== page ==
• WHO incapable of effective response to Ebola outbreak-like health crises

    The World Health Organization (WHO) does not have the capacity and internal culture to launch and manage an effective response to an epidemic such as the Ebola outbreak in West Africa, according to a scathing WHO-commissioned report, which also blames governments for not offering more support for the organization. The report says the organization was too slow in its response to the Ebola epidemic, which killed more than 11,000 people.

  • Mystery disease, which kills within 24 hours of infection, so far claims 30 in Nigeria

    A “mysterious” disease which that kills patients within twenty-four hours of infection has so far claimed at least thirty lives in a south-eastern Nigerian town, the Nigerian government said. “Twenty-three people were affected and eighteen deaths were recorded,” the Ondo state health commissioner said. The World Health Organization said it had information on fourteen additional cases, of which twelve had already died. WHO doctors said that common symptoms were sudden blurred vision, headache, loss of consciousness followed by death, occurring within twenty-four hours. Laboratory tests on samples from the bodies of those who died have so far ruled out Ebola or any other virus.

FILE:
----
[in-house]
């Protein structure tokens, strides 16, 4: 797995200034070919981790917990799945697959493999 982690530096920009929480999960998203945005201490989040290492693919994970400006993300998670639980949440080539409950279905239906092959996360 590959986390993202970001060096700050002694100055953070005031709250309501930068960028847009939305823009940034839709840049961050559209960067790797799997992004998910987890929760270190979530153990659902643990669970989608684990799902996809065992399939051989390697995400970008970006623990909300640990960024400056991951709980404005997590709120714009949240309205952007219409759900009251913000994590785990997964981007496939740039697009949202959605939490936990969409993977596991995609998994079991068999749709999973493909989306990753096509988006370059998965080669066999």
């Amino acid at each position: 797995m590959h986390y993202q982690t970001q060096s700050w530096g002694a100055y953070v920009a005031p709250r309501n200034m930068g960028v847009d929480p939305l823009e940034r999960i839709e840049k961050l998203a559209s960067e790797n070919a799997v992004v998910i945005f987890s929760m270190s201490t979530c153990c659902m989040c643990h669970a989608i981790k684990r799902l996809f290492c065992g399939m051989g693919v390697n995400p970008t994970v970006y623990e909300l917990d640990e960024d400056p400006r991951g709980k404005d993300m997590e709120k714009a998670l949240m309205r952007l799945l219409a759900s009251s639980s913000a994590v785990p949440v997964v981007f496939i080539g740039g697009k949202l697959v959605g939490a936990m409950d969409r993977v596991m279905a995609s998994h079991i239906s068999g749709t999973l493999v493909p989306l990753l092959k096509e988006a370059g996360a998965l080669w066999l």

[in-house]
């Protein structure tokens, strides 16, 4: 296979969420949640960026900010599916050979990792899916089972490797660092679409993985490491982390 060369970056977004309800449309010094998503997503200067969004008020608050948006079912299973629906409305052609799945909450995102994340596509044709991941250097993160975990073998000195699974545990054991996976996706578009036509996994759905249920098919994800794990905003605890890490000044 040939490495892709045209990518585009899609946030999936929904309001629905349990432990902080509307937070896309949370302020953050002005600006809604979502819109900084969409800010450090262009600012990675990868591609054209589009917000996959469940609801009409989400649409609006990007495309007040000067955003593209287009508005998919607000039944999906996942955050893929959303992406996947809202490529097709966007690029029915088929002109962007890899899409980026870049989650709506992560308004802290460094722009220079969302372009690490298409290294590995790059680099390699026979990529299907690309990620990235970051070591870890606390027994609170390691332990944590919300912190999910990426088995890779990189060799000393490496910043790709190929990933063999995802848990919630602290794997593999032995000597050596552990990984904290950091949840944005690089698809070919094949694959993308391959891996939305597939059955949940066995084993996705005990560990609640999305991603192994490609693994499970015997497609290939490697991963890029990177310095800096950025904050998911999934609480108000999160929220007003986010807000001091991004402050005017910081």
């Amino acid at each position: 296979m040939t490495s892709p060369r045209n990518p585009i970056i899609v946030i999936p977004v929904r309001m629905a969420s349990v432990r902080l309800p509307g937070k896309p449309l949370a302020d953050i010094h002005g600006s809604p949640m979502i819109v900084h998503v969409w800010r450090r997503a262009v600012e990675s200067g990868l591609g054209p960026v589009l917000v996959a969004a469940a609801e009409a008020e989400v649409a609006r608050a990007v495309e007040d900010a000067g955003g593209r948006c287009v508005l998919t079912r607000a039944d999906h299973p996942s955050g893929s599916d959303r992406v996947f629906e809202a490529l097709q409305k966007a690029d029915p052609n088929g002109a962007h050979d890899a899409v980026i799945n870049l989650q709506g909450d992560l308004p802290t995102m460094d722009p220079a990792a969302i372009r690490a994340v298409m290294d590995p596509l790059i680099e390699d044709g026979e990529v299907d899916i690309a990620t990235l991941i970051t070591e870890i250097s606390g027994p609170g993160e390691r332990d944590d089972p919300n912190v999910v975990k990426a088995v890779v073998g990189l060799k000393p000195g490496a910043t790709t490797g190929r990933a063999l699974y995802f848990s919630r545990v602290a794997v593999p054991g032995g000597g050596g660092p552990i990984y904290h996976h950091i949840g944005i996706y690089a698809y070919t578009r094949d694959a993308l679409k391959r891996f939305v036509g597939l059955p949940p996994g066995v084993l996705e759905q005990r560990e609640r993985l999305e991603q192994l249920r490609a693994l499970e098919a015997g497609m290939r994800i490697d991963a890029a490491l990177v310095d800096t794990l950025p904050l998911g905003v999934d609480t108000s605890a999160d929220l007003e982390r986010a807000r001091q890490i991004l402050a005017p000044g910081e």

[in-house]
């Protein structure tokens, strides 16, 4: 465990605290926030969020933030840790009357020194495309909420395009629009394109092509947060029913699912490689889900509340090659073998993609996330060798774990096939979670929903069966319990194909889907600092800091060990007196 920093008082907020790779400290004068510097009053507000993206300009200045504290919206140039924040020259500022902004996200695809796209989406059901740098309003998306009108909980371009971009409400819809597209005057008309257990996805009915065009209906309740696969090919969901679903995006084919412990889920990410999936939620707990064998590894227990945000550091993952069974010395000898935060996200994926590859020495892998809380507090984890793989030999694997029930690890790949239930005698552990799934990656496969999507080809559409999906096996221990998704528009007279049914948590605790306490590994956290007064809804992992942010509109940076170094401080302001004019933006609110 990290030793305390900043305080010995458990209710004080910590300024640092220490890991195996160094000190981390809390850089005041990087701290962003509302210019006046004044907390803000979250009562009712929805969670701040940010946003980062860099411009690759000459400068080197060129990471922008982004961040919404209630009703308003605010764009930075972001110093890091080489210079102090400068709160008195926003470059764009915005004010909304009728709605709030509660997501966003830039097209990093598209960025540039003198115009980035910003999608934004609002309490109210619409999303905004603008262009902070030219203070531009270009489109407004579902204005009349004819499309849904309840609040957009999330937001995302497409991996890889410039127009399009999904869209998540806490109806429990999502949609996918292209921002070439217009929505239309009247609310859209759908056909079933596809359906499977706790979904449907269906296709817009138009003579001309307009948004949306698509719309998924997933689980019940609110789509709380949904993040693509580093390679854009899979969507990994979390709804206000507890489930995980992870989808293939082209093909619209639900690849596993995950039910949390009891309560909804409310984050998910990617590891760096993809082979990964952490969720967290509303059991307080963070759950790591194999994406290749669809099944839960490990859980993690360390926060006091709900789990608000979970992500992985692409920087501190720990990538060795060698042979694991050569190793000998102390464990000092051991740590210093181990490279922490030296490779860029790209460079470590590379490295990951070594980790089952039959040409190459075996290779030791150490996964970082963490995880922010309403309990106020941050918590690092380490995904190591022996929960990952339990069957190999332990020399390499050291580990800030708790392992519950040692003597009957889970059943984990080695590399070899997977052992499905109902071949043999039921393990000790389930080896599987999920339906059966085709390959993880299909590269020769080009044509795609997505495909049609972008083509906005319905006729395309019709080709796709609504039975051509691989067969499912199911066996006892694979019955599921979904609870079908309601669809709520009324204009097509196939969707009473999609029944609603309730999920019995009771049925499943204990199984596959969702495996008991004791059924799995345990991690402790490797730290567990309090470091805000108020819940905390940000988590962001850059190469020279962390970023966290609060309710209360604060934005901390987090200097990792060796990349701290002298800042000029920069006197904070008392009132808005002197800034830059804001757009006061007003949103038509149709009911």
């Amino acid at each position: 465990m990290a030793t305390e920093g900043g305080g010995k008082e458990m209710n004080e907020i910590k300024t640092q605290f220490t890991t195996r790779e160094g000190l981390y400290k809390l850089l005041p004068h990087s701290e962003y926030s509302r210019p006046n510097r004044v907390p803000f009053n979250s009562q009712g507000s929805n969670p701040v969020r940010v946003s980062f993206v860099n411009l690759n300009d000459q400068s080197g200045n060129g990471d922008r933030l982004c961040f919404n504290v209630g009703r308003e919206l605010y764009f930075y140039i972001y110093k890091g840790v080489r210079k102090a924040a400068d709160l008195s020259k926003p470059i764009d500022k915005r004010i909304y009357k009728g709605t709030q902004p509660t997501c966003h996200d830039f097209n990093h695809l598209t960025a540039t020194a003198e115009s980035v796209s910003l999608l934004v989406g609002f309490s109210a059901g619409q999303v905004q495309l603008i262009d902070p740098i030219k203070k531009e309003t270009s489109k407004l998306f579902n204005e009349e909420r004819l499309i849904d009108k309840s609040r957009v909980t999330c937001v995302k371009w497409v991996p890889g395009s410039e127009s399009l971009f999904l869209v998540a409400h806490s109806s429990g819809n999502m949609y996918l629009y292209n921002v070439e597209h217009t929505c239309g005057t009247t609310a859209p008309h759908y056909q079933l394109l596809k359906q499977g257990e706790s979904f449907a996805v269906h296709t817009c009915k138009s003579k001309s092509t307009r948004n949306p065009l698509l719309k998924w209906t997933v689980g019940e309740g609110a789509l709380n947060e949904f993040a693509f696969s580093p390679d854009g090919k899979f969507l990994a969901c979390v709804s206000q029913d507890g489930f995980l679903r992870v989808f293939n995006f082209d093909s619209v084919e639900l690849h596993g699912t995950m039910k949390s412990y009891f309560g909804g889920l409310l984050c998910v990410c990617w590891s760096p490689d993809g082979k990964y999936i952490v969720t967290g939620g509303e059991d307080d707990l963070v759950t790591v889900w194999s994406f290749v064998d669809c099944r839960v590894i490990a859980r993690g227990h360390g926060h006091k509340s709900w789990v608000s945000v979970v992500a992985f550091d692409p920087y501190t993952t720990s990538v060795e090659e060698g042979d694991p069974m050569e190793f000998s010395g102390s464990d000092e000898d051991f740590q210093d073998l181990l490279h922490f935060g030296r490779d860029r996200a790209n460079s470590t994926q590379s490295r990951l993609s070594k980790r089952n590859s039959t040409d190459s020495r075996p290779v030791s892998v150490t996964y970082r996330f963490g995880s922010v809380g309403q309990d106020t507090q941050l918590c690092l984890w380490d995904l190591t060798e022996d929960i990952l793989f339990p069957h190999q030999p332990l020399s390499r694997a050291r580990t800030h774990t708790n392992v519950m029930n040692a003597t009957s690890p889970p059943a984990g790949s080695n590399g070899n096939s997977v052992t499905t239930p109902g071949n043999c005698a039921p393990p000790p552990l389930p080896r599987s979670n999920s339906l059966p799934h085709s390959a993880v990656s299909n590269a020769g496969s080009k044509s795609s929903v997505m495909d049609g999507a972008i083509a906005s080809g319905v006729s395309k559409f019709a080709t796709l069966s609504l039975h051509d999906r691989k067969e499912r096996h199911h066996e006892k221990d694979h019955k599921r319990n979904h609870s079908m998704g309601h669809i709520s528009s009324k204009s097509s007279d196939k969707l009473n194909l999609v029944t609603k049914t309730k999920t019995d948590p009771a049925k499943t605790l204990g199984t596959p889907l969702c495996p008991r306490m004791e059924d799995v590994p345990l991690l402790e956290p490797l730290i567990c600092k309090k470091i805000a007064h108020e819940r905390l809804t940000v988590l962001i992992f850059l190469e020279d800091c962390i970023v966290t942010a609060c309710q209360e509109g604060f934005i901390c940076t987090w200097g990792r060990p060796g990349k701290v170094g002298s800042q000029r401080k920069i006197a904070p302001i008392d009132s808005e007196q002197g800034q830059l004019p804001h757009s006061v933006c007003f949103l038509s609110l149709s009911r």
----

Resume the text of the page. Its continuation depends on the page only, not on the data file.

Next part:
• Epidemiologist warns Maine is unprepared to deal with disease outbreaks

    Last year, when Kaci Hickox, a nurse who returned to her home state of Maine from West Africa, she was quarantined despite showing no signs of the disease. The way she was treated led the CDC to warn that in the absence of detailed preparations, public hysteria and paranoia often accompany, and complicate response to, an outbreak. Since then, Maine officials have been debating whether or not state agencies are prepared to tackle an outbreak.

     

  • U.S. training foreign health personnel to tackle future epidemics in North Africa, Middle East

    In an effort to prevent an Ebola-like disease outbreak in North Africa and the Middle East, a U.S. science envoy is leading a government-sponsored program which would train foreign health experts on how to produce vaccines in time to prevent an epidemic. It is uncertain what disease threat might emerge in North Africa and the Middle East, so the scientists want to be prepared for a number of candidates. They worrys most about leishmaniasis, schistosomiasis, MERS, dengue fever, and alkhurma hemorrhagic fever, diseases for which there are no licensed vaccines; and tuberculosis, for which the only vaccine, BCG, offers at best modest protection.